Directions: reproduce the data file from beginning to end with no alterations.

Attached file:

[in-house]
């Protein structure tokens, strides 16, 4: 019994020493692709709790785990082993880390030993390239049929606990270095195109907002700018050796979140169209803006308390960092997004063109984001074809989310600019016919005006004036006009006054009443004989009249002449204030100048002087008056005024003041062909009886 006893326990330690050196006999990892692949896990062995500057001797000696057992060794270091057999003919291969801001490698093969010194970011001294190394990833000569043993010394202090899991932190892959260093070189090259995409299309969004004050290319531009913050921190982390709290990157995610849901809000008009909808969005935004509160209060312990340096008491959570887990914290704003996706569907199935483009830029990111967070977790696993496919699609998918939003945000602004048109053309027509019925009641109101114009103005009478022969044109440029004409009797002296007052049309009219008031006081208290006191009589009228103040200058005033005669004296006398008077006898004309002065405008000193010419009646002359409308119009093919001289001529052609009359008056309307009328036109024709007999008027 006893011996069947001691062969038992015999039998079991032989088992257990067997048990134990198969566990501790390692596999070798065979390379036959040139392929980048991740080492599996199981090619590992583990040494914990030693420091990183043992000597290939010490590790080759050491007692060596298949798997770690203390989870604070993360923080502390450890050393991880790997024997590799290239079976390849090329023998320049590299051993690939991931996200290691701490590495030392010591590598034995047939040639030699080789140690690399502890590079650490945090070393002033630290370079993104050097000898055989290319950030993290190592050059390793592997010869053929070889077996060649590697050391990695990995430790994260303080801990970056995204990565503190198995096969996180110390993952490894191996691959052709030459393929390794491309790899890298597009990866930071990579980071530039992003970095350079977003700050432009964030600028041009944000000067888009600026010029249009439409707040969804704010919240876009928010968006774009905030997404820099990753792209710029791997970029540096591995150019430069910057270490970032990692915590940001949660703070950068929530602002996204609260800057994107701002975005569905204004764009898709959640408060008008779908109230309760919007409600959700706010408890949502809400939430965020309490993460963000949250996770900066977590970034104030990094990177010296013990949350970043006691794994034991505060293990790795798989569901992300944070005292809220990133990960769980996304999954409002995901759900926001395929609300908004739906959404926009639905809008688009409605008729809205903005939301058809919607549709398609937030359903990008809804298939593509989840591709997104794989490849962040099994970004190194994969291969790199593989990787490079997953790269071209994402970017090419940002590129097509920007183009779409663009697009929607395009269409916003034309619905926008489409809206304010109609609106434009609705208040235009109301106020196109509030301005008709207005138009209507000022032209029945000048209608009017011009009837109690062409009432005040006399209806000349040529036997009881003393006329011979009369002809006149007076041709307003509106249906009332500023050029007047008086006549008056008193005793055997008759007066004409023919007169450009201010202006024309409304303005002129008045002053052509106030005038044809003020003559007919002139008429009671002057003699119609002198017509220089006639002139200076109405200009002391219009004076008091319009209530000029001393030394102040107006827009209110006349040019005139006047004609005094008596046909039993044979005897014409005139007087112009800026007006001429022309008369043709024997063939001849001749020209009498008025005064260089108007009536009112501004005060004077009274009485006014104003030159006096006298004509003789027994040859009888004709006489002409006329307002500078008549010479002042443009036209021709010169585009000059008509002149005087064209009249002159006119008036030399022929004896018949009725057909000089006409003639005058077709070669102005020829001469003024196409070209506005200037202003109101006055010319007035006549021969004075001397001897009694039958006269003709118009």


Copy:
[in-house]
């Protein structure tokens, strides 16, 4: 019994020493692709709790785990082993880390030993390239049929606990270095195109907002700018050796979140169209803006308390960092997004063109984001074809989310600019016919005006004036006009006054009443004989009249002449204030100048002087008056005024003041062909009886 006893326990330690050196006999990892692949896990062995500057001797000696057992060794270091057999003919291969801001490698093969010194970011001294190394990833000569043993010394202090899991932190892959260093070189090259995409299309969004004050290319531009913050921190982390709290990157995610849901809000008009909808969005935004509160209060312990340096008491959570887990914290704003996706569907199935483009830029990111967070977790696993496919699609998918939003945000602004048109053309027509019925009641109101114009103005009478022969044109440029004409009797002296007052049309009219008031006081208290006191009589009228103040200058005033005669004296006398008077006898004309002065405008000193010419009646002359409308119009093919001289001529052609009359008056309307009328036109024709007999008027 006893011996069947001691062969038992015999039998079991032989088992257990067997048990134990198969566990501790390692596999070798065979390379036959040139392929980048991740080492599996199981090619590992583990040494914990030693420091990183043992000597290939010490590790080759050491007692060596298949798997770690203390989870604070993360923080502390450890050393991880790997024997590799290239079976390849090329023998320049590299051993690939991931996200290691701490590495030392010591590598034995047939040639030699080789140690690399502890590079650490945090070393002033630290370079993104050097000898055989290319950030993290190592050059390793592997010869053929070889077996060649590697050391990695990995430790994260303080801990970056995204990565503190198995096969996180110390993952490894191996691959052709030459393929390794491309790899890298597009990866930071990579980071530039992003970095350079977003700050432009964030600028041009944000000067888009600026010029249009439409707040969804704010919240876009928010968006774009905030997404820099990753792209710029791997970029540096591995150019430069910057270490970032990692915590940001949660703070950068929530602002996204609260800057994107701002975005569905204004764009898709959640408060008008779908109230309760919007409600959700706010408890949502809400939430965020309490993460963000949250996770900066977590970034104030990094990177010296013990949350970043006691794994034991505060293990790795798989569901992300944070005292809220990133990960769980996304999954409002995901759900926001395929609300908004739906959404926009639905809008688009409605008729809205903005939301058809919607549709398609937030359903990008809804298939593509989840591709997104794989490849962040099994970004190194994969291969790199593989990787490079997953790269071209994402970017090419940002590129097509920007183009779409663009697009929607395009269409916003034309619905926008489409809206304010109609609106434009609705208040235009109301106020196109509030301005008709207005138009209507000022032209029945000048209608009017011009009837109690062409009432005040006399209806000349040529036997009881003393006329011979009369002809006149007076041709307003509106249906009332500023050029007047008086006549008056008193005793055997008759007066004409023919007169450009201010202006024309409304303005002129008045002053052509106030005038044809003020003559007919002139008429009671002057003699119609002198017509220089006639002139200076109405200009002391219009004076008091319009209530000029001393030394102040107006827009209110006349040019005139006047004609005094008596046909039993044979005897014409005139007087112009800026007006001429022309008369043709024997063939001849001749020209009498008025005064260089108007009536009112501004005060004077009274009485006014104003030159006096006298004509003789027994040859009888004709006489002409006329307002500078008549010479002042443009036209021709010169585009000059008509002149005087064209009249002159006119008036030399022929004896018949009725057909000089006409003639005058077709070669102005020829001469003024196409070209506005200037202003109101006055010319007035006549021969004075001397001897009694039958006269003709118009």